Google Doodle honours Sake Dean Mahomed, man behind first Indian restaurant in UK
Google dedicated a doodle to Indian military surgeon-turned-entrepreneur and restaurateur Sake Dean Mahomed.
NEW DELHI: Google dedicated a doodle to Indian military surgeon-turned-entrepreneur and restaurateur Sake Dean Mahomed on Monday, January 15. In 1810, after moving to London, Mahomed opened the Hindostanee Coffee House, Britain’s first Indian restaurant.
"A man of many talents, Sake Dean Mahomed was an entrepreneur who made a name for himself by building cultural connections between India and England. On this day in 1794, he became the first Indian author to publish a book in English and later, to open an Indian restaurant in England—ushering in what would become one of Great Britain’s most popular cuisines. Mahomed went on to find success as the “The Shampooing Surgeon of Brighton,” opening a spa in the British seaside town that attracted the rich and royal," writes Google.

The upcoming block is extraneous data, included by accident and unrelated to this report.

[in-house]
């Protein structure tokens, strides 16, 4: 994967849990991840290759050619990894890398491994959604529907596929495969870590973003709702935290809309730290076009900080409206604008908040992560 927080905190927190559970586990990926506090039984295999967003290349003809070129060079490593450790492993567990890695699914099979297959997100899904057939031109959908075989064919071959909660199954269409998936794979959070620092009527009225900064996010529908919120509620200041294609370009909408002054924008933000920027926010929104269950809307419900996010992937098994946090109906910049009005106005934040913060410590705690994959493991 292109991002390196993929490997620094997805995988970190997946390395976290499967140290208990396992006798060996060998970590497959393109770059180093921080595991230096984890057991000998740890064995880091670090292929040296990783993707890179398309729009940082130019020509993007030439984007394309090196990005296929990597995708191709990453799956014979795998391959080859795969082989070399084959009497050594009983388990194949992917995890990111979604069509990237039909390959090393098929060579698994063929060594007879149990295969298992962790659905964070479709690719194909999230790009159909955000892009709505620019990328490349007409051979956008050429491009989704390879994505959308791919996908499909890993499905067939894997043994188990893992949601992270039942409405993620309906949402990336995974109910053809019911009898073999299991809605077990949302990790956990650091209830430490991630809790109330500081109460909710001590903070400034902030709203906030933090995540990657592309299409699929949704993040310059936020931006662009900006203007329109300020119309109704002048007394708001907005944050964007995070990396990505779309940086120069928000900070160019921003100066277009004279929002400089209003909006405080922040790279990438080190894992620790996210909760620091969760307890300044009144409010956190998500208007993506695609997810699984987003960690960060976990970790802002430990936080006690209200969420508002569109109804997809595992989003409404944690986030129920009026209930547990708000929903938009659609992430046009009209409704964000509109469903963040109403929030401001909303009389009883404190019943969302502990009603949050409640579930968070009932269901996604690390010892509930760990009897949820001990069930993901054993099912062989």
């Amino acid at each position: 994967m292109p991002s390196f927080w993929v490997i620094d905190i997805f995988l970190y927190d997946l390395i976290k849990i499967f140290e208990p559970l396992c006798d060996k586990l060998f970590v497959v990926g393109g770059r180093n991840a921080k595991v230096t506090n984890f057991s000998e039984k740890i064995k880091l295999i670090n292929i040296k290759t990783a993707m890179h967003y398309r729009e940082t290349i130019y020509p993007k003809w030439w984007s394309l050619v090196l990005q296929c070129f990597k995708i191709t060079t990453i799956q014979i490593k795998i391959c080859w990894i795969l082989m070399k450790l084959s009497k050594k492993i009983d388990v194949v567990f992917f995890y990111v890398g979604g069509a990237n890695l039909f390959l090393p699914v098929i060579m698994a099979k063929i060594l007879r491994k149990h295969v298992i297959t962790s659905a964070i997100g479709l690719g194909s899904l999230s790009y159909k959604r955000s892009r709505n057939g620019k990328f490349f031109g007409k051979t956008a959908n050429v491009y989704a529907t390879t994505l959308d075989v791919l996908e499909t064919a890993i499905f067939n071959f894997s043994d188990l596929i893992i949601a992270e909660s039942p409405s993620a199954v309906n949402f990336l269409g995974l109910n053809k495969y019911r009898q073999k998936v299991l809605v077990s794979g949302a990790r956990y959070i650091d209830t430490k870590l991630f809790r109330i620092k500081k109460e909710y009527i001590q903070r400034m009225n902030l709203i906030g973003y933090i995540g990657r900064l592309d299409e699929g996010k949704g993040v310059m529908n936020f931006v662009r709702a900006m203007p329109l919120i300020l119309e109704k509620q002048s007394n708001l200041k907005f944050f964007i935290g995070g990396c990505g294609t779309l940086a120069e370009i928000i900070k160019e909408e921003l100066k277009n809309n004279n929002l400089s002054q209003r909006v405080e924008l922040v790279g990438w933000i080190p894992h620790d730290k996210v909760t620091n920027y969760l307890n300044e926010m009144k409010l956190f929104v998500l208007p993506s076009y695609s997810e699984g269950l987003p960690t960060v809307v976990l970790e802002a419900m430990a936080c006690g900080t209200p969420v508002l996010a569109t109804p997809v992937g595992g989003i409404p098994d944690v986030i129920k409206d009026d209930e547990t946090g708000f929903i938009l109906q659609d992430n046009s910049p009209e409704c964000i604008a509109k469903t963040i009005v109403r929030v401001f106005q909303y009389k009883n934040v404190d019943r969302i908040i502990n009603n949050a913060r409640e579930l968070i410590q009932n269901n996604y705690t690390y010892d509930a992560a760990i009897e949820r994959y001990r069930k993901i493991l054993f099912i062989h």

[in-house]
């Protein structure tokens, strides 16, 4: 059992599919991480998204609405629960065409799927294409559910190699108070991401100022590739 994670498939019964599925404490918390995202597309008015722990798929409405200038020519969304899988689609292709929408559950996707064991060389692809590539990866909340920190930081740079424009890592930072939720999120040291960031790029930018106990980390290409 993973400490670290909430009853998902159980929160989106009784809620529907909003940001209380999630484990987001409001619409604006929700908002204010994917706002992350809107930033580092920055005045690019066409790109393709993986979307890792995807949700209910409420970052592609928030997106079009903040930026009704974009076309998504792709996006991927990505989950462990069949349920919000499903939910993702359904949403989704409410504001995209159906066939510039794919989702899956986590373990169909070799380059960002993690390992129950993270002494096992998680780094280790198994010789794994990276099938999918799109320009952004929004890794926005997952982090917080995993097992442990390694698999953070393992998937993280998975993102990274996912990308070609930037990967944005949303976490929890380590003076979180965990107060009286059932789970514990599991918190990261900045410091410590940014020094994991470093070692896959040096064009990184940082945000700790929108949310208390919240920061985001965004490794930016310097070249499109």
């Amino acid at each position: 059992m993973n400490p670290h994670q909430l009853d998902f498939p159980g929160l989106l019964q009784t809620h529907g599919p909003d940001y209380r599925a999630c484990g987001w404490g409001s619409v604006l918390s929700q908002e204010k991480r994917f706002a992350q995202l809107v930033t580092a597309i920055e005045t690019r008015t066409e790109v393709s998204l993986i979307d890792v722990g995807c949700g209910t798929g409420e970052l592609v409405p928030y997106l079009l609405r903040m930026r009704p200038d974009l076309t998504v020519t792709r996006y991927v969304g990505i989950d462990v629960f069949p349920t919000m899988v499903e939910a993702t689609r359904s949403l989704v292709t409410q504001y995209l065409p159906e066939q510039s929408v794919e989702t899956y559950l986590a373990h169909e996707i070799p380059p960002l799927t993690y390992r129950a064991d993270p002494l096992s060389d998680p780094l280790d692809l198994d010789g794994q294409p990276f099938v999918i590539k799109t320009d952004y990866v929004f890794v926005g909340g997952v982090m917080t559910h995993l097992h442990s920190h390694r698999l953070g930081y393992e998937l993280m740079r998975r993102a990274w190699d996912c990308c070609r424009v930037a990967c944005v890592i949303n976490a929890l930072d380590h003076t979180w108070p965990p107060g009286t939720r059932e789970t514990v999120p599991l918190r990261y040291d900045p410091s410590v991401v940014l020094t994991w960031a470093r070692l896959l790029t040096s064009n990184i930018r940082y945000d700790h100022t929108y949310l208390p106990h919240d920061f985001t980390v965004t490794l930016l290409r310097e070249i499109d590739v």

Mahomed was born 1759 in Bengal Presidency, modern day Patna. His father worked with the East India Company and practised alchemy. At age 10, following the death of his father, Mahomed was then taken under the wing of Captain Godfrey Evan Baker, an Anglo-Irish Protestant officer. He went on to serve as a trainee surgeon in the Army of the British East India Company.
In 1782, after resigning from the Army, he moved to Britain. Eight years later, he opened the first Indian restaurant in Britain.
The Epicure’s Almanack—an early London restaurant guide—hailed Hindostanee Coffee House as a place for nobility to enjoy hookah and Indian dishes of the highest perfection. Mahomed was later forced to close the restaurant in 1812 following financial constraints.
"Moving his family to the beachside town of Brighton, he opened a spa named Mahomed’s Baths offering luxurious herbal steam baths. His specialty was a combination of a steam bath and an Indian therapeutic massage—a treatment he named 'shampooing' inspired by the Hindi word champissage meaning 'a head massage.' He also published a book about the therapeutic benefits of the treatment with testimonials from his patients. In 1822, King George IV appointed Mahomed as his personal ‘shampooing surgeon’, which greatly improved his business. A portrait of Mahomed hangs in the Brighton Museum, commemorating this man who helped merge the cultures of his two homelands," it added.